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Behav Sci (Basel) ; 12(7)2022 Jul 15.
Article in English | MEDLINE | ID: covidwho-1938699


Purpose: To identify clinical phenotypes and biomarkers for best mortality prediction considering age, symptoms and comorbidities in COVID-19 patients with chronic neurological diseases in intensive care units (ICUs). Subjects and Methods: Data included 1252 COVID-19 patients admitted to ICUs in Cuba between January and August 2021. A k-means algorithm based on unsupervised learning was used to identify clinical patterns related to symptoms, comorbidities and age. The Stable Sparse Classifiers procedure (SSC) was employed for predicting mortality. The classification performance was assessed using the area under the receiver operating curve (AUC). Results: Six phenotypes using a modified v-fold cross validation for the k-means algorithm were identified: phenotype class 1, mean age 72.3 years (ys)-hypertension and coronary artery disease, alongside typical COVID-19 symptoms; class 2, mean age 63 ys-asthma, cough and fever; class 3, mean age 74.5 ys-hypertension, diabetes and cough; class 4, mean age 67.8 ys-hypertension and no symptoms; class 5, mean age 53 ys-cough and no comorbidities; class 6, mean age 60 ys-without symptoms or comorbidities. The chronic neurological disease (CND) percentage was distributed in the six phenotypes, predominantly in phenotypes of classes 3 (24.72%) and 4 (35,39%); χ² (5) 11.0129 p = 0.051134. The cerebrovascular disease was concentrated in classes 3 and 4; χ² (5) = 36.63, p = 0.000001. The mortality rate totaled 325 (25.79%), of which 56 (17.23%) had chronic neurological diseases. The highest in-hospital mortality rates were found in phenotypes 1 (37.22%) and 3 (33.98%). The SSC revealed that a neurological symptom (ageusia), together with two neurological diseases (cerebrovascular disease and Parkinson's disease), and in addition to ICU days, age and specific symptoms (fever, cough, dyspnea and chilliness) as well as particular comorbidities (hypertension, diabetes and asthma) indicated the best prediction performance (AUC = 0.67). Conclusions: The identification of clinical phenotypes and mortality biomarkers using practical variables and robust statistical methodologies make several noteworthy contributions to basic and experimental investigations for distinguishing the COVID-19 clinical spectrum and predicting mortality.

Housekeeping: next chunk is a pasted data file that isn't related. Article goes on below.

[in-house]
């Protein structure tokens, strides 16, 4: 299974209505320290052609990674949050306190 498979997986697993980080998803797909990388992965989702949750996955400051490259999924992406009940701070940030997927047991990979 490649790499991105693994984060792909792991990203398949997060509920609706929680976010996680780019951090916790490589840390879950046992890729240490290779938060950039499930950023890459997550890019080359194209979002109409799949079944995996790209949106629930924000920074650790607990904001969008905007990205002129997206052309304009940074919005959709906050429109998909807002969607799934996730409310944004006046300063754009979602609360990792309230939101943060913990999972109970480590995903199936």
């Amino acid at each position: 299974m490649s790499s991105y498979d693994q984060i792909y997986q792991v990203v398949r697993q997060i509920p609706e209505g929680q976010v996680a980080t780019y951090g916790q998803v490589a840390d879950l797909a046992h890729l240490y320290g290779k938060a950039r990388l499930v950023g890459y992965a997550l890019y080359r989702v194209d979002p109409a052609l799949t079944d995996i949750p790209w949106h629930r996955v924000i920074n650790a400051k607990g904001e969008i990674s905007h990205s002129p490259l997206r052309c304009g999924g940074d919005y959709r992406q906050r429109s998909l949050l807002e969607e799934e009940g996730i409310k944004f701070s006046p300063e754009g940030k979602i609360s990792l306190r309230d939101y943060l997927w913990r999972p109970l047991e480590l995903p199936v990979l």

Neuroimage ; 256: 119190, 2022 08 01.
Article in English | MEDLINE | ID: covidwho-1829283


This paper extends frequency domain quantitative electroencephalography (qEEG) methods pursuing higher sensitivity to detect Brain Developmental Disorders. Prior qEEG work lacked integration of cross-spectral information omitting important functional connectivity descriptors. Lack of geographical diversity precluded accounting for site-specific variance, increasing qEEG nuisance variance. We ameliorate these weaknesses. (i) Create lifespan Riemannian multinational qEEG norms for cross-spectral tensors. These norms result from the HarMNqEEG project fostered by the Global Brain Consortium. We calculate the norms with data from 9 countries, 12 devices, and 14 studies, including 1564 subjects. Instead of raw data, only anonymized metadata and EEG cross-spectral tensors were shared. After visual and automatic quality control, developmental equations for the mean and standard deviation of qEEG traditional and Riemannian DPs were calculated using additive mixed-effects models. We demonstrate qEEG "batch effects" and provide methods to calculate harmonized z-scores. (ii) We also show that harmonized Riemannian norms produce z-scores with increased diagnostic accuracy predicting brain dysfunction produced by malnutrition in the first year of life and detecting COVID induced brain dysfunction. (iii) We offer open code and data to calculate different individual z-scores from the HarMNqEEG dataset. These results contribute to developing bias-free, low-cost neuroimaging technologies applicable in various health settings.